Oh - I clearly recognize that a 1969 L78 HI-Perf 4 speed SS with build sheet and the other options would be "worth" more to someone looking for a prime example of 1960's Camaro Hi Performance than my TH400 street cruiser. Other than the Yenko 427s and the Nickey 427s and the COPO Camaros, that is the zenith of Camaro big block performance - AND in a convertible to boot. As they say, everything is for sale for the right price. The question is - what is the right price, and that may very from one to another in the free market. While some of these reproductions and clones may be immaculate, they are still not original factory cars, and in that sense. to my way of thinking, almost a kit car. It has seemed to me that cars with pedigrees are accorded some kind of premium in the market place. I suspect my car is "worth" in the $50-75,000 range - to the right person. ?Does not really matter other than for insurance - I am not selling! I proposed to my wife in that car, graduated law school, won pure stock E class drag races against 440 GTXs, 340 Dusters, other 396 Camaros in "grudge" matches and have just simply had a blast with it. Too many memories on top of its rarity. Would love to know the production numbers though - 1968 Camaro Convertibles with SS/RS, 396/350, TH400, let alone the color. Would any one know where to find them? I saw one other car like it about 4 years ago on ebay for $35,000. It was LOADED - including those fiber optic light things on the front fenders. Forgot to mention that mine also has the bumble bee stripe. Thanks for the responses and the advice.
  • fintailfintail Posts: 34,191
    You should post some pics of it here, sounds like a lovely old beast.
  • Mr_ShiftrightMr_Shiftright CaliforniaPosts: 45,718
    You can find production numbers for # of convertibles, # of L34s, # of RSs, # of TH400s, but you won't find numbers for each possible combination. Most people use a form of estimation to arrive at an accurate guess.

    For instance, you know that they made 16,927 V8 convertibles, and you know that they made 167, 251 V8 coupes. So you have roughly a 1 to 10 ratio of convertibles to coupes.

    Then you know that they made 2, 579 L34 SSs, so you could guessimate that about 10% of those were convertibles.

    RSs they made tons of, so no help there (although you'll see claims of "knowing"). One could presume that not all convertible SS were RS. I'd guess maybe 1/4th of them were.

    As for the TH400 M40, they made 5,466 of those and over 46,000 4-speeds. Here's a case of where rarity works against you---the 4 speeds, though more common, are worth more than the TH400. So I guess you could estimate total # of Camaros built and divide by 5, 466 and then extrapolate rarity of your car from these ratios.

    As for color, I don' think there are any records on # of cars done in each color.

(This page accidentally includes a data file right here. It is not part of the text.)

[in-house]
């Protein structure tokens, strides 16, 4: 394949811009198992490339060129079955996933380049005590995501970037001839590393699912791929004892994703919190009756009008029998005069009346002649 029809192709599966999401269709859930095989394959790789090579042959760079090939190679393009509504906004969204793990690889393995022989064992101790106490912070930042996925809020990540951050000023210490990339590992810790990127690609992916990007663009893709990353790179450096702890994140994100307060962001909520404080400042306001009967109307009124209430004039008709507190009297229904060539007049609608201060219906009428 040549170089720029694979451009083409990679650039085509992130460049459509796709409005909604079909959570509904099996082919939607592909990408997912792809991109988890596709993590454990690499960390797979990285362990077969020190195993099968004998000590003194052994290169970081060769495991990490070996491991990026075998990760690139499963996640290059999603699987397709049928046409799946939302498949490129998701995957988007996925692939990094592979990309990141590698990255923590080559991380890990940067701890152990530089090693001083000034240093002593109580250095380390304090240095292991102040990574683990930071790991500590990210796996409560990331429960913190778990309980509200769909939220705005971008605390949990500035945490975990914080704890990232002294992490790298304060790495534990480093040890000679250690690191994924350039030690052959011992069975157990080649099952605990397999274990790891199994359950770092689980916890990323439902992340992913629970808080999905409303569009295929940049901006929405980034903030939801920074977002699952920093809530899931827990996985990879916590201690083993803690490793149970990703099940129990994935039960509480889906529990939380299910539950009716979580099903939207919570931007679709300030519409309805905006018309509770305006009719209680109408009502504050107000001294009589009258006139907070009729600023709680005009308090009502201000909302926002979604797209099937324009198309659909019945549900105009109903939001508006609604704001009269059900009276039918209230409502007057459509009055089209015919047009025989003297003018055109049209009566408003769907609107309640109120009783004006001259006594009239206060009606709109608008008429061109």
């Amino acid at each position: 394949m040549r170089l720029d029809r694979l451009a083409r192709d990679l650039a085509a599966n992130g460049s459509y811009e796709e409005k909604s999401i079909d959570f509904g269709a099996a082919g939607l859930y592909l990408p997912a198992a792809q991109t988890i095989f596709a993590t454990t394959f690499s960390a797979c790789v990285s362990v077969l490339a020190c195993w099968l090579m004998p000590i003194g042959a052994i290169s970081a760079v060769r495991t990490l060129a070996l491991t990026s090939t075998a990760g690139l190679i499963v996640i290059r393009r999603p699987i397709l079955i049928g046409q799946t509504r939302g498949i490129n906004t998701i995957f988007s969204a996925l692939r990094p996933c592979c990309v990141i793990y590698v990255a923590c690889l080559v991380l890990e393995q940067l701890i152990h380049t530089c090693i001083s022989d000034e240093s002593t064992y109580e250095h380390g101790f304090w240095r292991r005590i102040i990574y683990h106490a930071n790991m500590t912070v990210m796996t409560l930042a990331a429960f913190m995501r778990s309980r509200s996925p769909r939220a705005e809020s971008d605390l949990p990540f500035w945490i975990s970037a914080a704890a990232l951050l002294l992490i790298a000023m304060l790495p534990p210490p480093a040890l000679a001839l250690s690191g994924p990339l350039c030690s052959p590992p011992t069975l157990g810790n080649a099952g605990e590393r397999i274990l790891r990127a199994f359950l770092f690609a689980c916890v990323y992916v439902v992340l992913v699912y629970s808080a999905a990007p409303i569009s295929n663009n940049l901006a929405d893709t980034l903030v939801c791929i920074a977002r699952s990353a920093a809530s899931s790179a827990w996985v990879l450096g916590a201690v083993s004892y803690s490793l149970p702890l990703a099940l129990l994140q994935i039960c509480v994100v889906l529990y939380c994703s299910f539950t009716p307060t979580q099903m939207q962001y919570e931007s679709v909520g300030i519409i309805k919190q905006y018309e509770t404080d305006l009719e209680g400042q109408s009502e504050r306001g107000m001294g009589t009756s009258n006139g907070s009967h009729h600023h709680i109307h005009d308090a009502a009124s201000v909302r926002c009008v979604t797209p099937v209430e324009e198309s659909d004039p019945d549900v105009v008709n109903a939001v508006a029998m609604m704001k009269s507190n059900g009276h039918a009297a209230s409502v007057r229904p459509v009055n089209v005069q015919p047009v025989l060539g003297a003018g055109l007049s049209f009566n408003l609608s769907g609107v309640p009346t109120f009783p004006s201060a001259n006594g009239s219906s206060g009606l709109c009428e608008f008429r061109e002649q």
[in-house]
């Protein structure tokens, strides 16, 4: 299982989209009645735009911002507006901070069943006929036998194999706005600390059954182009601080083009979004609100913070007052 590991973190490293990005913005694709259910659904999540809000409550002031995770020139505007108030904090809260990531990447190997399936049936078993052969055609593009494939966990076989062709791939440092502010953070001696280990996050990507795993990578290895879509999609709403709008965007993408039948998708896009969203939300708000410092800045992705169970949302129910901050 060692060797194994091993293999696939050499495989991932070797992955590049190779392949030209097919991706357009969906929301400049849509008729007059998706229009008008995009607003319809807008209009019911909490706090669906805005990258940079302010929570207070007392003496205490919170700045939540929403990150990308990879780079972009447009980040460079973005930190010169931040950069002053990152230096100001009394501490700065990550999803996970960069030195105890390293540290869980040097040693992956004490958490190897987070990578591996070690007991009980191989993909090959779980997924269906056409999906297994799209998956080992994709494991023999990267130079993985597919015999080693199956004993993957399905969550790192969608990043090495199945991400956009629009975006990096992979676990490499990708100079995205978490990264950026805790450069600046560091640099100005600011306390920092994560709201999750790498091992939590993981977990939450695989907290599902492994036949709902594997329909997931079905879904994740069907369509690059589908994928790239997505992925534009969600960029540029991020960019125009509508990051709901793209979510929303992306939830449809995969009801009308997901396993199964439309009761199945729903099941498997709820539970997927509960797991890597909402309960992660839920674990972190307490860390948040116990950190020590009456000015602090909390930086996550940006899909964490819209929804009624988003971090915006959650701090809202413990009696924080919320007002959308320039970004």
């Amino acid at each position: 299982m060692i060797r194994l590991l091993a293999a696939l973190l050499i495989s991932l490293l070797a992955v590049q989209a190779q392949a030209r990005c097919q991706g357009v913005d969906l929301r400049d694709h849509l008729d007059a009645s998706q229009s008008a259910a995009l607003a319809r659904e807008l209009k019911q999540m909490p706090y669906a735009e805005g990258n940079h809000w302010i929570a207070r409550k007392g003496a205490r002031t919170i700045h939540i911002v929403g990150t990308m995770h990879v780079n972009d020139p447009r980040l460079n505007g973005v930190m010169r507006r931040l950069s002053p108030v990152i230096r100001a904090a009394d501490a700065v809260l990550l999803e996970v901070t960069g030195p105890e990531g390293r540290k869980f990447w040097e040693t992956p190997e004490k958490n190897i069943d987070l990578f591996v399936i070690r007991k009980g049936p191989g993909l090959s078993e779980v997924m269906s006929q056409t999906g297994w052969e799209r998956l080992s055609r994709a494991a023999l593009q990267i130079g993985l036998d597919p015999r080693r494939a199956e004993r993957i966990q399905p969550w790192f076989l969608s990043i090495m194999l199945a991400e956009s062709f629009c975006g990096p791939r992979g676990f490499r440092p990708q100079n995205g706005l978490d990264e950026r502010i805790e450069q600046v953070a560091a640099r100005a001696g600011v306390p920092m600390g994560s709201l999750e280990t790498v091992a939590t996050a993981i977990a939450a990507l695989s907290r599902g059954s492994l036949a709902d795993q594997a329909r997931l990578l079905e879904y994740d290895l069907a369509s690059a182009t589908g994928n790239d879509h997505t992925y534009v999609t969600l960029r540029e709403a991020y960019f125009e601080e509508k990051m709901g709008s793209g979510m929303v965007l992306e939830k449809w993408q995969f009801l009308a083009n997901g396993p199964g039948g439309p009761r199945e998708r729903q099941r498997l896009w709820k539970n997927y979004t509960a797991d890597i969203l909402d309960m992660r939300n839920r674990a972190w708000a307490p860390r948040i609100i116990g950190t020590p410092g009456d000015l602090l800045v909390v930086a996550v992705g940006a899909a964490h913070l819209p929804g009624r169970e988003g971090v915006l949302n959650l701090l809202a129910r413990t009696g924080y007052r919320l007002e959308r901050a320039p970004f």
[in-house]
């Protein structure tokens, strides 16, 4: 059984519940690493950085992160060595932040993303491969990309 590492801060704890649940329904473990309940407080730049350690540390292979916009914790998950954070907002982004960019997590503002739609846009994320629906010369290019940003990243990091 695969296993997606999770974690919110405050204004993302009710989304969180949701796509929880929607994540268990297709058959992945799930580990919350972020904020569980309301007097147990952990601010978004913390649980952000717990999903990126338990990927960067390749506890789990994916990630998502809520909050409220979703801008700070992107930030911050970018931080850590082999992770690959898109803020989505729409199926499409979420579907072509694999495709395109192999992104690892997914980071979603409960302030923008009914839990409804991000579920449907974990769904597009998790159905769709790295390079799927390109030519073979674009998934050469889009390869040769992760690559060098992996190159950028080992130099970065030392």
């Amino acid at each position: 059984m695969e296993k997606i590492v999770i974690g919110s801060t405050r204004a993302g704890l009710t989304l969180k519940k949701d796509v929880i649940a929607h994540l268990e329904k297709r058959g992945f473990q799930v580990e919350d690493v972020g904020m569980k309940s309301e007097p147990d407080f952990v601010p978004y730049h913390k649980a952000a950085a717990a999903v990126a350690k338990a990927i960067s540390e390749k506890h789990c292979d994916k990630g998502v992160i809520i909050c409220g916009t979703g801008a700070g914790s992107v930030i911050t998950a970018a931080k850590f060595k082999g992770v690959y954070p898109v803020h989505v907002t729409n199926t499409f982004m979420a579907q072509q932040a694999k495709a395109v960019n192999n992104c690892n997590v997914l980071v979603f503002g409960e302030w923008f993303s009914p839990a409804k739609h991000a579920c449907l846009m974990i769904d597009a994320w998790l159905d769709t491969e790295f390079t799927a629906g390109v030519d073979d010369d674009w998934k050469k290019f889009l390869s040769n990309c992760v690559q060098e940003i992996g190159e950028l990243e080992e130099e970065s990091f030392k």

You have to be careful about "rarity of options". Sometimes it matters, sometimes it doesn't matter at all.

    Supply and demand dictates market, not rarity of options by themselves.

    There are tons of good books and lots of internet info on production numbers. With some effort you could probably find out a great deal about your car.

    As for value, here again, one has to see the car to really know. Personally I can't see a #3 car selling for $75K.

    The appraiser doesn't work on one sale one time. The appraiser's job is to find the real market, and discount the "steals" who got one cheap from the widow, and the drunks who might have overbid at Barrett Jackson.

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  • ljgbjgljgbjg Posts: 374
    Will take some shots and do so when I next get out to the country where it is garaged.
  • ljgbjgljgbjg Posts: 374
    No arggument with your opinion - I would say it is a #2/#3 in condition, but that is for the appraiser to say. But I will say this - it is a documented two owner rust free bondo free accident free car with an original 87,000 miles driven on weekends only after 1973, pure stock, all matching numbers. I dare say you don't see too many of those in Camaros - many cars are cobbled up, replacement engines, clones, not true SS's or RS's - there are so many visual tell tales - I see "SS/RS combinations" for sale all the time without the proper rear taillight arrangement - full tail light and back up lights below the bumper - improper gauges, 10 bolt rear ends with big block engines, the wrong "vents" on the hood, wrong tach for the engine supposedly in the car with the wrong redline, etc.. The value I would think would be in part because of its original immaculate condition versus a pristine clone, or for that matter even one with no numbers matching but otherwise a #2 car - and there are MANY of these out there. I will do some homework and see what I can find. Thanks again.
  • Mr_ShiftrightMr_Shiftright CaliforniaPosts: 45,718
    Yes the originality of the car will be a big factor in value---that's why it's necessary to get some eyeballs on the car to make any kind of intelligent decision about value.

    My attitude about old cars is the same as Carl Sagan's, that "extraordinary claims require extraordinary evidence", so, without seeing a car, I tend to be conservative in value estimates since it is so difficult for the owner to be impartial and objective (nor am I about my own cars--LOL!).

    Even an appraisal isn't the fair market value sometimes---some appraisers get rather carried away....the soundness of their value is built upon the soundness of the evidence they include in the appraisal. What they "think" isn't the point.

    But really original cars are fairly tasty meat for buyers---the only downside of buying an original car is that you can't compete in shows with restored cars and you don't want to mess up the originality with a restoration.

    This is being addressed to some extent by car shows that now have a separate "survivor" class for judging.

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  • ljgbjgljgbjg Posts: 374
    Thanks for the tip may just look into that - it might be fun. Certainly get enough thumbs up and heads turning when I drive it.
  • isellhondasisellhondas Issaquah WashingtonPosts: 17,881
    I like the "survivor" cars that haven't been over restored.

    The little scratches, imperfect chrome, interiors that show wear and engine compartments that look like the did when I was a kid in high school etc.

    They are only original once.